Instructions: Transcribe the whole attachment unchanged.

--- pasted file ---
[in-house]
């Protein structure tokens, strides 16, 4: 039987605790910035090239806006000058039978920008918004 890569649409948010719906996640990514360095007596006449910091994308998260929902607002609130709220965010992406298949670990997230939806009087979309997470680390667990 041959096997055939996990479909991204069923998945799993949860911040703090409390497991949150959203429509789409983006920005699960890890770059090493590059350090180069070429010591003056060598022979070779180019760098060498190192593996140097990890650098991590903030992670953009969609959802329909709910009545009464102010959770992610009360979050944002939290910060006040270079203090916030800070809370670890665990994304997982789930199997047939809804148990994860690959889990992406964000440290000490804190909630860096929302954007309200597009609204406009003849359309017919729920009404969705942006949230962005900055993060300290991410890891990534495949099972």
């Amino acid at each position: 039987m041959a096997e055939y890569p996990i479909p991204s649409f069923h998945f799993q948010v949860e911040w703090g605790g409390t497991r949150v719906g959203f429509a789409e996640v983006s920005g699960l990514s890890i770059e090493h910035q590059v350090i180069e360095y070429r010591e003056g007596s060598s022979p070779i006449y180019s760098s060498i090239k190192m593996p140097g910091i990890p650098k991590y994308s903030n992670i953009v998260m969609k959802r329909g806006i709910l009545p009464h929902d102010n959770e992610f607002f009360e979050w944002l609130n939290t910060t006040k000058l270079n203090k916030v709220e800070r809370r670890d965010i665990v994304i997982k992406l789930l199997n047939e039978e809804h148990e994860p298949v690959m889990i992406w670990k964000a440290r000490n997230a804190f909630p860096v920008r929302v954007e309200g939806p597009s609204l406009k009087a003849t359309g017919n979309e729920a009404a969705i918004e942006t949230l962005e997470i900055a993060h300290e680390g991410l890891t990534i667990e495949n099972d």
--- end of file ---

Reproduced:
[in-house]
């Protein structure tokens, strides 16, 4: 039987605790910035090239806006000058039978920008918004 890569649409948010719906996640990514360095007596006449910091994308998260929902607002609130709220965010992406298949670990997230939806009087979309997470680390667990 041959096997055939996990479909991204069923998945799993949860911040703090409390497991949150959203429509789409983006920005699960890890770059090493590059350090180069070429010591003056060598022979070779180019760098060498190192593996140097990890650098991590903030992670953009969609959802329909709910009545009464102010959770992610009360979050944002939290910060006040270079203090916030800070809370670890665990994304997982789930199997047939809804148990994860690959889990992406964000440290000490804190909630860096929302954007309200597009609204406009003849359309017919729920009404969705942006949230962005900055993060300290991410890891990534495949099972």
């Amino acid at each position: 039987m041959a096997e055939y890569p996990i479909p991204s649409f069923h998945f799993q948010v949860e911040w703090g605790g409390t497991r949150v719906g959203f429509a789409e996640v983006s920005g699960l990514s890890i770059e090493h910035q590059v350090i180069e360095y070429r010591e003056g007596s060598s022979p070779i006449y180019s760098s060498i090239k190192m593996p140097g910091i990890p650098k991590y994308s903030n992670i953009v998260m969609k959802r329909g806006i709910l009545p009464h929902d102010n959770e992610f607002f009360e979050w944002l609130n939290t910060t006040k000058l270079n203090k916030v709220e800070r809370r670890d965010i665990v994304i997982k992406l789930l199997n047939e039978e809804h148990e994860p298949v690959m889990i992406w670990k964000a440290r000490n997230a804190f909630p860096v920008r929302v954007e309200g939806p597009s609204l406009k009087a003849t359309g017919n979309e729920a009404a969705i918004e942006t949230l962005e997470i900055a993060h300290e680390g991410l890891t990534i667990e495949n099972d």